It was kind of left on the backburner until I started at this gig that I was doing with Ian and Sylvia. Amos came up to me and says, ‘Buddy, I want you to know I’m leaving Ian and Sylvia, but I thought I’d tell you first because I respect your playing.’ I said, Jesus Amos! That’s awfully nice of you, man.’ But, as soon as he said it, blink, I was gone. As much as I loved Ian and Sylvia and respected them, without Amos, there was just no there there. So I took care of all my gigs and stuck around for one last one.

JPG: Speaking of Festival Express, I’ve probably watched the film documenting that Canadian tour with you and the Grateful Dead, Janis Joplin, The Band and others at least a handful of times. Did that experience touch you as much as it did some of the others interviewed in the film?

BC: Immensely! You’ll see a scene where Garcia’s sitting down in one of the bar cars and Sylvia Tyson was sitting beside him with her hands on her knees and she’s wearing this headband. Sylvia fucking Tyson never wore a hippie headscarf in her entire life except for that train. Her and Ian were already folk legends, but there were all these different bands of different musical strengths that were all over the place. Nobody knew each other. Jerry knew Janis. We knew vaguely of the Burrito guys [Flying Burrito Brothers]. And you knew Buddy Guy, and stuff, but nobody really knew each other.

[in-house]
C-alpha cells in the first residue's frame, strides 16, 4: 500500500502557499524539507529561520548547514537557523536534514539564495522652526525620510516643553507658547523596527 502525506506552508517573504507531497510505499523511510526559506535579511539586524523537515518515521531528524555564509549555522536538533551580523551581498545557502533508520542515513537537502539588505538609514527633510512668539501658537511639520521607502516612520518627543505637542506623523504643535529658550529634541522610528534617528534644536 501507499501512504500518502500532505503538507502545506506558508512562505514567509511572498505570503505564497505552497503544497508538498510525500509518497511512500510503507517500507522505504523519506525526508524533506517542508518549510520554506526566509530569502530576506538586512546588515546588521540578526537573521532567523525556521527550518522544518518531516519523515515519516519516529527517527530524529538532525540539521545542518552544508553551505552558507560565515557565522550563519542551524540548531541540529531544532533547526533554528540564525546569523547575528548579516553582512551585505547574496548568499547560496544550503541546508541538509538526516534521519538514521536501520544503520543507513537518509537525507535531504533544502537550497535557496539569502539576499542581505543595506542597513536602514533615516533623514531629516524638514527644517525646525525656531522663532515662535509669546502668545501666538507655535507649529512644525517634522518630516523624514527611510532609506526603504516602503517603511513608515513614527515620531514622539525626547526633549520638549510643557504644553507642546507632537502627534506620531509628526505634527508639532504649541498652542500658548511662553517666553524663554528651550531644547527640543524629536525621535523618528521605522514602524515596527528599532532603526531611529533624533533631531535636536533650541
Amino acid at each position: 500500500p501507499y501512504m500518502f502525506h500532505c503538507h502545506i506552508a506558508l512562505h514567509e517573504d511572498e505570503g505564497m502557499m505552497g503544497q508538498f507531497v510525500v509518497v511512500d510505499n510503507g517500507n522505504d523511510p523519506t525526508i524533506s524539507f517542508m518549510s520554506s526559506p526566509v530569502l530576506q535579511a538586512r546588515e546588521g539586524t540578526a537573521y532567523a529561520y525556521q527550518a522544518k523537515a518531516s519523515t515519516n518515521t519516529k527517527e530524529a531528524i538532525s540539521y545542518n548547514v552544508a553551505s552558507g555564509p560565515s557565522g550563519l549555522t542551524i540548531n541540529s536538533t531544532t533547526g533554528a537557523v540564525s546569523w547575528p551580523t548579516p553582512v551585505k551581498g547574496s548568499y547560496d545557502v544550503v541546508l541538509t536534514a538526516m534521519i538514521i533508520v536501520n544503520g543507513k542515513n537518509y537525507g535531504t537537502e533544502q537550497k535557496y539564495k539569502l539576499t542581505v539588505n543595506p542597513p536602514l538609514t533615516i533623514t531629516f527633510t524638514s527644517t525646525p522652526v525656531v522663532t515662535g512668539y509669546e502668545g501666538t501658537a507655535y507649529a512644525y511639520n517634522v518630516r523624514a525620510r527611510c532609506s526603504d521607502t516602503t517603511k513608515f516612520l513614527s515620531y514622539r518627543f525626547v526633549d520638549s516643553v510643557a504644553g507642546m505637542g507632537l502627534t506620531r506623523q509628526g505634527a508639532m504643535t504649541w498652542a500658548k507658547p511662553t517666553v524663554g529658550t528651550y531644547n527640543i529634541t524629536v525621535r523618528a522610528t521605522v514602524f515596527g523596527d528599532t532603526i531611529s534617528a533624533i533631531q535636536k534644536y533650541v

So everybody was kind of scared of each other or at least cautious. But it was that moment when those two sat down together. He says, ‘Hey you want do a song?’ She’s a really incredibly intelligent woman. At that point, she just went, ‘Well, sure.’ It was kind of like a dare, you know? And there she was trying to fit in. But then he started doing ‘Going Down the Road Feeling Bad’ and that was the first thing that broke the ice on that train. It was such a spiritual moment. A lot of us were just sitting around drinking at the time watching this go down and it was a lovely moment. It really was, in the context of that actual train trip. Beautiful.